South Carolina’s Amazing Meredith McFadden 0

Editor/Collegiate Baseball

COLUMBIA, S.C. — One of the most thankless jobs in the world is the bullpen catcher.

Often working in obscurity, bullpen catchers never play in games but serve an incredibly important role in the success of pitchers while often getting beat up with balls that bounce in the dirt and ricochet off their bodies.

Veteran bullpen catchers often suffer knee damage because of squatting so many times in their life. If they receive high velocity pitches over and over again, their receiving thumbs in gloves suffer nerve damage.

Constant bruises are part of life with these people who love the game of baseball.

One of the best bullpen catchers in the USA is a talented lady at the University of South Carolina named Meredith McFadden.

She is the first female NCAA Div. I bullpen catcher at a power 5 university.

A life-long baseball player starting from the age of 4 and a huge fan of the Gamecocks, her dream has been to make the USA women’s baseball team.

As a catcher at Olympic High School (Charlotte, N.C.), she also came up with the idea of volunteering to be a bullpen catcher for South Carolina’s baseball team when she started attending college.

So she sent an e-mail to the baseball office offering her catching services once she arrived on campus.

She received an e-mail back that said they would keep her e-mail and get back to her if an opening came up.

Last summer Meredith was notified that she could try out as a bullpen catcher in August. After an impressive audition, she was immediately brought on board.

Since then, she has caught thousands of pitches in practices, scrimmages and in games at home and on the road since that humble beginning and is an integral part of the South Carolina baseball family now.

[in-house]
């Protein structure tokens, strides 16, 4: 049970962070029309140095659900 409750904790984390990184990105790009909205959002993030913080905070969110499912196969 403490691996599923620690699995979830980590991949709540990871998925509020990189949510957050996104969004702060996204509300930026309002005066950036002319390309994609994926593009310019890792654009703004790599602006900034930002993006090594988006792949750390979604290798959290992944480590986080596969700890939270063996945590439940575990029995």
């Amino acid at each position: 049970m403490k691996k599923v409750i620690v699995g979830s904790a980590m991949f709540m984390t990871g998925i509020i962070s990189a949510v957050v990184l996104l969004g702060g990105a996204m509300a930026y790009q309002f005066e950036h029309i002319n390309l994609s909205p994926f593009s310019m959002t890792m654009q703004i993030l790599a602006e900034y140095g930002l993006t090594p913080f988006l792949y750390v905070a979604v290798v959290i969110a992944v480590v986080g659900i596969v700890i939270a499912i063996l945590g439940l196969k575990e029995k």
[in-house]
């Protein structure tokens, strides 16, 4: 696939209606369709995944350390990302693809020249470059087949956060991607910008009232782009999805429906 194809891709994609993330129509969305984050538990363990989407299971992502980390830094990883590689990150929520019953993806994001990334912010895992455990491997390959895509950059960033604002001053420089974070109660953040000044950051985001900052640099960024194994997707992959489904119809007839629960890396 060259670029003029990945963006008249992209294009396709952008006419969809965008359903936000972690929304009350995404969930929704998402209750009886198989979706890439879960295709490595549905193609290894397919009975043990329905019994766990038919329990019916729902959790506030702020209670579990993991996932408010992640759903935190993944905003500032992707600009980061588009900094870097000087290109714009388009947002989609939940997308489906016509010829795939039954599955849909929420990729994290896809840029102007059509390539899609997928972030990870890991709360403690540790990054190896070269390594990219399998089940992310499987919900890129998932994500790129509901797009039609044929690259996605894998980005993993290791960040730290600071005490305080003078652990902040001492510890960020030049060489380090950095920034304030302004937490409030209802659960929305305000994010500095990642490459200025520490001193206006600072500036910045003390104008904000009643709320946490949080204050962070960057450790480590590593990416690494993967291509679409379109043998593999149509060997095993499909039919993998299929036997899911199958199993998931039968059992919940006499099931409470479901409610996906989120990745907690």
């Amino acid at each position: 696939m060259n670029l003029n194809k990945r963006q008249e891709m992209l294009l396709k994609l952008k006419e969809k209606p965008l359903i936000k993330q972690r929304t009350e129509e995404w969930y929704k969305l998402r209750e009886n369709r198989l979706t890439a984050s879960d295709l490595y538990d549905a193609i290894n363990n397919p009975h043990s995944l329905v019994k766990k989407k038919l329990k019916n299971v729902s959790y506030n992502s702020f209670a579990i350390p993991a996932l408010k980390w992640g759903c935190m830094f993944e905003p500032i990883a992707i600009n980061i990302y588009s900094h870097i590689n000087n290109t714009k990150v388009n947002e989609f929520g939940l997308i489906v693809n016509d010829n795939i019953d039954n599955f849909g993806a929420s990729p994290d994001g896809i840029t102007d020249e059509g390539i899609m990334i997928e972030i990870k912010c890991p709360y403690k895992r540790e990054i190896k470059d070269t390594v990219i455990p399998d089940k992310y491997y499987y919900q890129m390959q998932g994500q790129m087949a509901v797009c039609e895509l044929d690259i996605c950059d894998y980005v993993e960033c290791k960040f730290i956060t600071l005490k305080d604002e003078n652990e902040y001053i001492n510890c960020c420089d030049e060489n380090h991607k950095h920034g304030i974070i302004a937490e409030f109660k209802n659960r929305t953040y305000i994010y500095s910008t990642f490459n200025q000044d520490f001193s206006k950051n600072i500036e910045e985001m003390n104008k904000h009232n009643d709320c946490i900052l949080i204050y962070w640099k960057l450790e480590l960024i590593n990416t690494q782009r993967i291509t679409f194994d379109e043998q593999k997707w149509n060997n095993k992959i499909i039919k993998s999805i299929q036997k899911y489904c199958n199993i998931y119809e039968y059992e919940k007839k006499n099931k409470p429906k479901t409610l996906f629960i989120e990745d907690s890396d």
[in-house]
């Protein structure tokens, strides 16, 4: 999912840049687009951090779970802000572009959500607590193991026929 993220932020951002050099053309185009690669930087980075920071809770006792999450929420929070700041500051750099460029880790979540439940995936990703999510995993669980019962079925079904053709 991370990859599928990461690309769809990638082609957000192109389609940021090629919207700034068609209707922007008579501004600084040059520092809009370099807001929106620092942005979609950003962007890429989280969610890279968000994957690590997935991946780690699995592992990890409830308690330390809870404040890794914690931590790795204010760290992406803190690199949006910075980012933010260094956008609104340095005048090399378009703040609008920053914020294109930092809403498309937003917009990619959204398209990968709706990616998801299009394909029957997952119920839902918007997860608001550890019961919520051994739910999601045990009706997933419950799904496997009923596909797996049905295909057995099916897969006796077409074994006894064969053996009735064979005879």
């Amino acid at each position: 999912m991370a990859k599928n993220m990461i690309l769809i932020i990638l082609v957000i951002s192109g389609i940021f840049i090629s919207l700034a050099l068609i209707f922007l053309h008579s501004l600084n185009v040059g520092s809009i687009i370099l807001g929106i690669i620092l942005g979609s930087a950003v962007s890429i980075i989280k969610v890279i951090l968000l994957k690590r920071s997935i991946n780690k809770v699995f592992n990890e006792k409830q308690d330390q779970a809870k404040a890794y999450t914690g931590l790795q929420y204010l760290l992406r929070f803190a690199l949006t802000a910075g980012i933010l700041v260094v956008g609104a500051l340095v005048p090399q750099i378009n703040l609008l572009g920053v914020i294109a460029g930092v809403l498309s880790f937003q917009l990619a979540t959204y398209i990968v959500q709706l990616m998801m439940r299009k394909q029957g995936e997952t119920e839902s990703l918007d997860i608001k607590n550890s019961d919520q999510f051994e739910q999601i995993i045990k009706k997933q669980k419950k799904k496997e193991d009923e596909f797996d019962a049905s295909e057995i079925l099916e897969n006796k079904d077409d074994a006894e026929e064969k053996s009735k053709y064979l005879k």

It is rare to see any women involved in college baseball. Collegiate Baseball is aware of two other ladies who are participating in college baseball this season.

One is Brown freshman Olivia Pichardo. She recently pinch hit during a 10-1 loss to Bryant and became the first female in history to appear in an NCAA Div. I baseball game.

Marika Lyszczyk is a RHP at Sonoma State. She has been playing baseball since the age of five and pitched in two innings this season. She hasn’t given up an earned run.

Catching Elite Pitchers
Let’s let Meredith take it from here and explain her fascinating journey into the world of elite college baseball which is dominated by men.

“I played baseball throughout my years at Olympic High School (Charlotte, N.C.),” said McFadden.

“I was the only girl on those baseball teams. I played JV my freshman and sophomore years and then on the varsity my final two years.

“My junior year of high school in 2020 was when the COVID-19 pandemic hit full force. So we didn’t have much of a season. I knew I was going to attend USC because this is my dream school.

“I had an opportunity to play baseball at lower levels. But I knew I wanted to go to USC. I reached out to the USC baseball program and offered my services once I started attending South Carolina. I received a reply that they didn’t really have a need for me at the moment. But if they had an opening, they would let me know.

“Fast forward a few years later, I get a message from the director of baseball operations at South Carolina asking if I was still interested. They kept my e-mail and offered me a chance to try out.

“I jumped at the opportunity and said yes. I came out to Founders Park in Columbia, S.C. at the very end of last summer to try out as a bullpen catcher.

“They asked me to stay on for the fall and 2023 baseball season. That was such a cool moment when they broke the good news to me. I grew up a HUGE Gamecocks’ fan. My family bleeds garnet and black. My great grandfather went here along with my uncle as well as my grandparents.

“There is so much tradition at this school with the baseball program. It was exciting to be part of it.”

Since late August of 2022, she received pitches 4 ½ months up to the Christmas break and an additional 10 ½ weeks during the spring of 2023.

Collegiate Baseball estimates that she has received over 1,500 pitches during this time.

McFadden said catching high school pitchers at Olympic High School was fun.

But catching elite pitchers at South Carolina was a new challenge since virtually every hurler throws over 90 mph with wicked movement, including a few who throw over 95 mph.

To read more of this story, purchase the April 7, 2023 issue of Collegiate Baseball or subscribe by CLICKING HERE.